Update on repair with new photos

Continuing the discussion from Do I let the same roofer fix the job ? Am I wrong that there are problems? Photos linked:

Well, the roof and fascia repairs are occurring as I write. Struggling with a carpenter this morning. He’s telling me that a piece of fascia isn’t worth replacing. I say it is . See the photo and tell me if I’m wrong. please. Also, is OSB really better than CDX?

I wouldn’t say that you “have” to replace it. With the amount of overhang you have it should be protected from most rain. With that said I would most certainly replace if it was my house. Also when doing a quote I would bring it to the attention of the homeowner and let them decide if they want it replaced or not. Its a much more of a pain doing it after the roof is replaced as opposed to doing it while doing the roof replacement.

In regards to osb vs cdx its pretty much “Chevys and Fords”. Older guys always swear by cdx, however I feel the cdx of today isn’t up to the standards it was 20 years ago. Pretty much if either gets wet repeatedly you will have problems. Osb will swell up when it gets wet and cdx will warp and delaminate when it gets wet, so you can pick your poison. Osb will rot quicker if exposed to the elements though.

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Thanks, IslandRoofing. The owner/ of the company came by while the carpenter and roofers were here. I went around with him to show him the good and the not so good of the work as it stood at that point (more good than not). The photo below is the final outcome of the corner issue.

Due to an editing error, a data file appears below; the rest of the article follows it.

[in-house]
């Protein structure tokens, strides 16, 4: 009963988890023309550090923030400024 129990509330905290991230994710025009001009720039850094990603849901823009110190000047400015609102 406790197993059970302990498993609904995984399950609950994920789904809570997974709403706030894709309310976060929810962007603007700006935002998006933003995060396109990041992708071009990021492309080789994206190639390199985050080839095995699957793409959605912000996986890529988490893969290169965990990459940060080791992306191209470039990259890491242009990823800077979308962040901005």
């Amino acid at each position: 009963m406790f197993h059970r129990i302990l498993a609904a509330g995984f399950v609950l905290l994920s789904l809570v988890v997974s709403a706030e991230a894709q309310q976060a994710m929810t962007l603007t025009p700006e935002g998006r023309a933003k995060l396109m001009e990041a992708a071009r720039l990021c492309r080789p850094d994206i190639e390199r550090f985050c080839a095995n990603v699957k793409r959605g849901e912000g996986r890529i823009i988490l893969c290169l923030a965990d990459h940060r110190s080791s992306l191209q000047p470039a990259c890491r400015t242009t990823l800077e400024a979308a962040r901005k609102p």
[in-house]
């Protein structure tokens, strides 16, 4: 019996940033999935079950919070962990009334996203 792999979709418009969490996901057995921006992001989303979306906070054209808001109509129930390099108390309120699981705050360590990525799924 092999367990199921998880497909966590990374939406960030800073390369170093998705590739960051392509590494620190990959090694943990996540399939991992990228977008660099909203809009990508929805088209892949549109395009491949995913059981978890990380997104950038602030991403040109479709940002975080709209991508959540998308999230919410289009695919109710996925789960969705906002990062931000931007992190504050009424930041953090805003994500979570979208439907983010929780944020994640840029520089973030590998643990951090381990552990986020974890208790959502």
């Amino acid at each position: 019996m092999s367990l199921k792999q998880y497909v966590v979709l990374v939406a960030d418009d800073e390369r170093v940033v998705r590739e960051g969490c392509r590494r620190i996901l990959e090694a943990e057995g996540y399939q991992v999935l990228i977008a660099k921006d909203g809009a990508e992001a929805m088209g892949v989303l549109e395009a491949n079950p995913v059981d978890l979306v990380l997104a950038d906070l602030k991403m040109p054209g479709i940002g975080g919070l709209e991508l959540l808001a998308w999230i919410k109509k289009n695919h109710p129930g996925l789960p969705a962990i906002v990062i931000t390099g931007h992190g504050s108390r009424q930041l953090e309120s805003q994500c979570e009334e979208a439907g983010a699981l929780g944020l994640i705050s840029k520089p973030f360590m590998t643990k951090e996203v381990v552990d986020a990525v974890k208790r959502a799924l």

I didn’t get all of the soffit and fascia I wanted replaced and it was less than the contracted linear and square feet, respectively. However, compared to what I had overall for this job, I consider it acceptable. I did opt for the CDX mainly because the rest of the decking is CDX and it might not stand out as much to a potential buyer. It now spans three rafters instead of none. I have a drip edge (albeit aluminum instead of galvanized). The overhang is within manufacturer’s specs although it looks as if they cut the edges off the shingles on the front instead of moving them back as instructed by the contractor. The hole showing daylight through the attic ended up being some free-moving flashing that was pulled back into place and secured. The vent issue is resolved by replacing the plastic attic vent with a metal goose-neck duct vent with a damper (I had to buy it). The cricket and flashing around the chimney has been fixed. The ridge vents cover the original cuts in the decking and now extend to be flush with the edge of the roof. This also resulted in the mysterious roof “bumps” disappearing.

So there is some give and take. I guess my main concern now would be the "trimming of the shingles and the effect it might have on the warranty. I will let the contractor assess that next week and will rest on his assessment. I’m exhausted. Too old for this much stress! Thanks again for all of your help!

P.S. The roofer (a friendly and chatty guy) said he didn’t know that the drip edge was part of the IRC. He said, “They don’t tell us nothing. We gotta know when they change something!”

Take a look at the drip edge corner in your picture. Looks like a big hole where they join. Hummmm

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Thanks, donl. I went out and looked. There’s a tab on the rake portion that should bend around the eave part (assuming the other corners are correct) . It looks like the carpenter might have pulled the drip edge out a little and it needs to be pushed in so they meet. I wonder if it is supposed to be that mobile.

Here’s the before, after, and after of the ridge vent issue. True that it is a matter of taste…or an old dog not wanting to learn new tricks !

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